Editorial 

Feel better or worse?

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As of last Sunday, Feb. 12, Vancouver and Whistler were officially four years away from hosting the 2010 Olympic Winter Games. There was a small, intimate ceremony at the Olympic Information Centre to mark the occasion, which barely hinted at the strain that VANOC and our local governments must be under these days.

A lot has to come together in the next four years (or less, if you include mandatory test events), and it’s coming together slowly.

Making things worse, at the beginning of the month it was announced that the estimated cost of building Olympic venues had increased by an estimated $110 million, or almost 25 per cent since 2002. If VANOC had not already found $85 million in capital savings, the costs would have increased by a total $195 million or 41 per cent in three years. Blame China’s sudden lust for steel and concrete if you will, or an excess of budgetary optimism on the part of VANOC, but that’s the reality of the construction market we’re dealing with.

It’s a huge burden, one that will have to be shared by federal and provincial governments (through your tax dollars), VANOC’s corporate partners and the Games themselves, but it’s not insurmountable. Put into perspective, the $580 million price tag is on par with the estimated 455 million euros the Italians spent to build and upgrade their host venues – and which doesn’t include 255 million euros for the construction of three athletes villages.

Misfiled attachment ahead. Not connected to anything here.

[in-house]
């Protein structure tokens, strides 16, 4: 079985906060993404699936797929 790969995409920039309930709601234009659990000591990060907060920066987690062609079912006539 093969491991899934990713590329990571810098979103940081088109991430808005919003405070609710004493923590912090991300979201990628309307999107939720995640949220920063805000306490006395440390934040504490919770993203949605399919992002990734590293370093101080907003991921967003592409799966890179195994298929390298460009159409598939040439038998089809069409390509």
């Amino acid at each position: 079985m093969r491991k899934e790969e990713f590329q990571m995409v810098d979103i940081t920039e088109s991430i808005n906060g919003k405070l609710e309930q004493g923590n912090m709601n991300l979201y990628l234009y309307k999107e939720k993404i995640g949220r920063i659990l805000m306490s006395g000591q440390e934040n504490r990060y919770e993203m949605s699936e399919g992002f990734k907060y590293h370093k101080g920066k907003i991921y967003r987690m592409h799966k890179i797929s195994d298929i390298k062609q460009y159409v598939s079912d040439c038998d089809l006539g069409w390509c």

Since the costs of upgrading Highway 99 are technically not Olympic-related, the 2010 Games almost appear cheap by comparison.

But if you need to compare, consider that the Liberal Party’s failed gun registration program has cost us about a billion dollars so far, and the extra $110 million for facilities is only slightly more than the $80 million Gomery Inquiry is expected to cost us in order to investigate a $100 million federal sponsorship scandal.

See, it really helps to put things into perspective sometimes! Compared to the day—to-day operations of our governments, the 2010 Games are a model of fiscal restraint.

If anything, I think these Torino Games are taking the pressure off of VANOC and the host communities. Whistler’s downhill course is in far better shape today than the one at Borgata, Italy that took out three female skiers last weekend – including Canada’s Allison Forsyth. Our sliding centre will also hopefully be safer, without the double corners that caused so many horrendous crashes in the luge on Monday.

And the opening ceremonies in Turin – how can we not top that strange and disjointed display, even if our ceremonies are indoors at B.C. Place?

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